We are pleased to be sharing the second article in our ‘A Pennant Perspective’ covering the impact of Brexit, an overshadowed impact on the aviation industry, hidden by COVID-19 reports.
A Short History Lesson
In 1944, the first recognised regulations for international air transport were shared through the Chicago Convention and the creation of the International Civil Aviation Organisation (ICAO).
These regulations, alongside the bilateral air services agreements, provided the rules for international safety standards and the guidelines for which airlines could fly between global territories.
The EU created the European Common Aviation Area (ECAA) to improve and create access for EU members and neighbouring countries, by having a set of laws which surpasses the Chicago Convention.
Over the era that followed, the UK were an active advocate for the evolution of the EU laws and promoted and encouraged the implementation and support of these regulations, which allowed freedom to fly home from any EU member states and the ability to carry-out onward or beyond flights for EU licensed airlines (airlines that satisfy safety and commercial requirements), without the need for these routes to be negotiated with country governments.
Additionally, the international agreements signed by the EU permit flights between several other countries and the US.
EASA & CAA
The European Air Safety Agency (EASA) is an enforcement authority which is responsible for carrying out inspections on behalf of other global authorities. EASA has historically been responsible for authorising certificates and licenses for the extensive career pathways in aviation and these have been recognised by many, as they are deemed compliant with ICAO.
However, since Brexit the UK Civil Aviation Authority (CAA) has ceased to be part of the EASA system. The UK Civil Aviation Authority (CAA) has assumed responsibility for these inspections, regulations, certifications and approvals (which covers the likes of licensing of pilots, aeronautical products, crew and engineers) for the UK.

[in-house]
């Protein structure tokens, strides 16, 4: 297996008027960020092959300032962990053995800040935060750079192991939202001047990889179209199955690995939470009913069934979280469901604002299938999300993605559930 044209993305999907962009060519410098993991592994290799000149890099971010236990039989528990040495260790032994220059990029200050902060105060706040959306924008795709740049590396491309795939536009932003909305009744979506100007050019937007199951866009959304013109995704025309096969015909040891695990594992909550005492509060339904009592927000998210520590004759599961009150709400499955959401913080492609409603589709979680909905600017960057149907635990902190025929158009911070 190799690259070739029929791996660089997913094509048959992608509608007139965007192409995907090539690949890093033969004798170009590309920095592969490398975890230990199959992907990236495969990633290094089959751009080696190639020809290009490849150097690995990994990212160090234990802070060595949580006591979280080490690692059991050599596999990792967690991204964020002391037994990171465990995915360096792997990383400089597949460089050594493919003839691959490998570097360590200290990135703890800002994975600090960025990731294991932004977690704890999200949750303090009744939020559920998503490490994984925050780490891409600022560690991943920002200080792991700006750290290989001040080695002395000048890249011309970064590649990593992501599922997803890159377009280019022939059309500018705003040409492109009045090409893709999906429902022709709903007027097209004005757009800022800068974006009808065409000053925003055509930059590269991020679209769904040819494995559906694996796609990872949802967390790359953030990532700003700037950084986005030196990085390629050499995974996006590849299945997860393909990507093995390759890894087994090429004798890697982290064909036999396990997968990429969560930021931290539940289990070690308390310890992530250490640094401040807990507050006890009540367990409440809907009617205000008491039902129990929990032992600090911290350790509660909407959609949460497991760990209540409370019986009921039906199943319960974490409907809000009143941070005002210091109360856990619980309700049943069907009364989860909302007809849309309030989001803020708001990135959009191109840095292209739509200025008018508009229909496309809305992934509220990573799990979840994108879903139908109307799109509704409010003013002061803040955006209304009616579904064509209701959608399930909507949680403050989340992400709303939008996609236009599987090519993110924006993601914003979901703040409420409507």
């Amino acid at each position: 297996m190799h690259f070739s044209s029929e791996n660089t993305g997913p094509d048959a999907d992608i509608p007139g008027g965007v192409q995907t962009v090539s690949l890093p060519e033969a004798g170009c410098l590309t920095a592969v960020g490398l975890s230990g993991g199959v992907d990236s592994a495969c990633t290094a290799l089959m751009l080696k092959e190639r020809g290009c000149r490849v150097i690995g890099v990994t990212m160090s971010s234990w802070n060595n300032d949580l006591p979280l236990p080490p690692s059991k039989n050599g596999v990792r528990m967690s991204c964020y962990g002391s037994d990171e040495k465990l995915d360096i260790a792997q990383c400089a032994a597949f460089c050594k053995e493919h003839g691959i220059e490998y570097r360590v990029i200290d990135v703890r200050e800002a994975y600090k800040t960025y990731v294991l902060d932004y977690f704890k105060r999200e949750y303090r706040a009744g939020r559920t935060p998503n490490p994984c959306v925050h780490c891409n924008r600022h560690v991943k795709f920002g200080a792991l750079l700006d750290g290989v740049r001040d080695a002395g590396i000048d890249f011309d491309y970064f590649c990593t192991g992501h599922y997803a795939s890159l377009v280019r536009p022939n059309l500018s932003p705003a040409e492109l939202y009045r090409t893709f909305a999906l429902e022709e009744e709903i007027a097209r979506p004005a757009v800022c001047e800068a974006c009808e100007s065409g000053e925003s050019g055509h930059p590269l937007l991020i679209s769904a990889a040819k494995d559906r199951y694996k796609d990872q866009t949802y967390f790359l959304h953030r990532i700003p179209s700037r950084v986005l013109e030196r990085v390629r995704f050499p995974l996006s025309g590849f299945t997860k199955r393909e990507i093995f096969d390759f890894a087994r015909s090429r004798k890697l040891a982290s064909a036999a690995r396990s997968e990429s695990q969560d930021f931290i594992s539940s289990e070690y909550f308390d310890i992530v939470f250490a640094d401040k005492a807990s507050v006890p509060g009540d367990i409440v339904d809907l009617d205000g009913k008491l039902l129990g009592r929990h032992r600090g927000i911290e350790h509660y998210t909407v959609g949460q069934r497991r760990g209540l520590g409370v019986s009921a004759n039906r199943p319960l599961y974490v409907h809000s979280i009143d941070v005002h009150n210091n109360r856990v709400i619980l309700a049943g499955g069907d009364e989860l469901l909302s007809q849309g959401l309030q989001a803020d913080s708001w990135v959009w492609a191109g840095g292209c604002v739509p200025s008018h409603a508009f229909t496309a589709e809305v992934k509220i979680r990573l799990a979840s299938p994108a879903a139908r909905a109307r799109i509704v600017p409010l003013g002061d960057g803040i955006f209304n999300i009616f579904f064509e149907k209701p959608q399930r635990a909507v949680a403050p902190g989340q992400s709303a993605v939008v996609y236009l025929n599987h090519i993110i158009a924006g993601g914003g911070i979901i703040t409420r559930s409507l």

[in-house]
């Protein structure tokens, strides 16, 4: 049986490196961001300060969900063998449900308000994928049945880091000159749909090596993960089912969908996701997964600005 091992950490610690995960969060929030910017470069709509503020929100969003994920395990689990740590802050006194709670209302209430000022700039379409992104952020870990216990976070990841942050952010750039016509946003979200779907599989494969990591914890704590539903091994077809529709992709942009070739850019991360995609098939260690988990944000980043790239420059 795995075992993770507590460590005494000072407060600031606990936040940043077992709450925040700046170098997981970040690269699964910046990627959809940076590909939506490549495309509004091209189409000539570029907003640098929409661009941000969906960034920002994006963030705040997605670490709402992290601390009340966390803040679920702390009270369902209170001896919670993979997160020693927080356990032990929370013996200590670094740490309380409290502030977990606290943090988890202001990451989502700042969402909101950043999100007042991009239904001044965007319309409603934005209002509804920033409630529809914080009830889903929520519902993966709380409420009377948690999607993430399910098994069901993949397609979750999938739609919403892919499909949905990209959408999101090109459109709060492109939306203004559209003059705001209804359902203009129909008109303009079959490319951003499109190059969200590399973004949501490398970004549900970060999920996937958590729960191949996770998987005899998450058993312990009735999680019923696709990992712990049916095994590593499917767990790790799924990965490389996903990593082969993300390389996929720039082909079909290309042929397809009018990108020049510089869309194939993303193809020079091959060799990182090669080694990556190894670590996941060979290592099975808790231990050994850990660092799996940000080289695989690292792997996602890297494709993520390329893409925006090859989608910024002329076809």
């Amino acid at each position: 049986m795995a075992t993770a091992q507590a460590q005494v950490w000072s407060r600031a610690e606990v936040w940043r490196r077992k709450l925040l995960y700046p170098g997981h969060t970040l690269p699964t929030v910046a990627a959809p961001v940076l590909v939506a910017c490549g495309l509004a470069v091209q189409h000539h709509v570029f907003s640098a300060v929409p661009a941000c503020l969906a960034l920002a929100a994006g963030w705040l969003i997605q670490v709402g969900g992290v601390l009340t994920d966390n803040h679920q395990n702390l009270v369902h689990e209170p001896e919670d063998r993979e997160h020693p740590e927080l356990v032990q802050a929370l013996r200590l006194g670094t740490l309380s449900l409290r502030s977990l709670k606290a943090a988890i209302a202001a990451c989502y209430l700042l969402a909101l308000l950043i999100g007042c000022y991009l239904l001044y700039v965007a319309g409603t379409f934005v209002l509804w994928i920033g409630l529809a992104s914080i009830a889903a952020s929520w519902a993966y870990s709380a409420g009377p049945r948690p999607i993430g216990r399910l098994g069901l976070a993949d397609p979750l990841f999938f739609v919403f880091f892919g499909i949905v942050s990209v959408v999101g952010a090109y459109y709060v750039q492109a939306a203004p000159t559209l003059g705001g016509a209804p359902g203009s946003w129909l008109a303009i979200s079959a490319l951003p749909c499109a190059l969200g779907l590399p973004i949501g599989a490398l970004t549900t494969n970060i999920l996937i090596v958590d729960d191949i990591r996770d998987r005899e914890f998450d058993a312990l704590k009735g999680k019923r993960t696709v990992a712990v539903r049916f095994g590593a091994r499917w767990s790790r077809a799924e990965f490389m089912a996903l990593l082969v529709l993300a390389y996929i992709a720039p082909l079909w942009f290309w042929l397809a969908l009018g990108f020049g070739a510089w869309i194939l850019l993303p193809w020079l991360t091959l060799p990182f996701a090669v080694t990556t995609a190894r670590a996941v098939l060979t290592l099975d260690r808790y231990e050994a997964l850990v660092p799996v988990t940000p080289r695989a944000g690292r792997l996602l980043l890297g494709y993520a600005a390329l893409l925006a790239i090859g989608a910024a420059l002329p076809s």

Issues have arisen for many pilots and engineers with existing UKCAA or EASA issued licenses who were employed within the EU following Brexit. A number of measures were put in place by both EASA and the UK CAA to allow individuals to continue working in the immediate period following the exit date.
Maintenance Licence holders who transferred their licence to another EU member state previously can now hold both UK and EU licences. The UK CAA issued an exemption to allow for a limited time for affected engineers to apply for a UK licence
For pilots as of 1 April 2021, a new licence application process will be available to ‘pilots, instructors and examiners’ who previously held a UK issued Part-FCL/BFCL/SFCL Licence. A similar process will also apply to EASA licence holders whose licence date of initial issue is prior to 31 December 2020. This process will remain in place until December 2022.
Jacqui Chapman, Head of Sales and Technical Services said “The withdrawal from the EU was always going to have areas of difficulty with regard to licencing, which have been exacerbated by the COVID-19 pandemic. We await further information being released to help identify how this situation will continue to impact this sector and understand how it will be resolved. And we look forward to supporting the sector in the post-Brexit era. ”
A copy of the latest CAA rules can be found here.
Queries and concerns over UKCAA licensing used in the EU here or here.
EU-UK Future relationship the deal: Aviation is available here.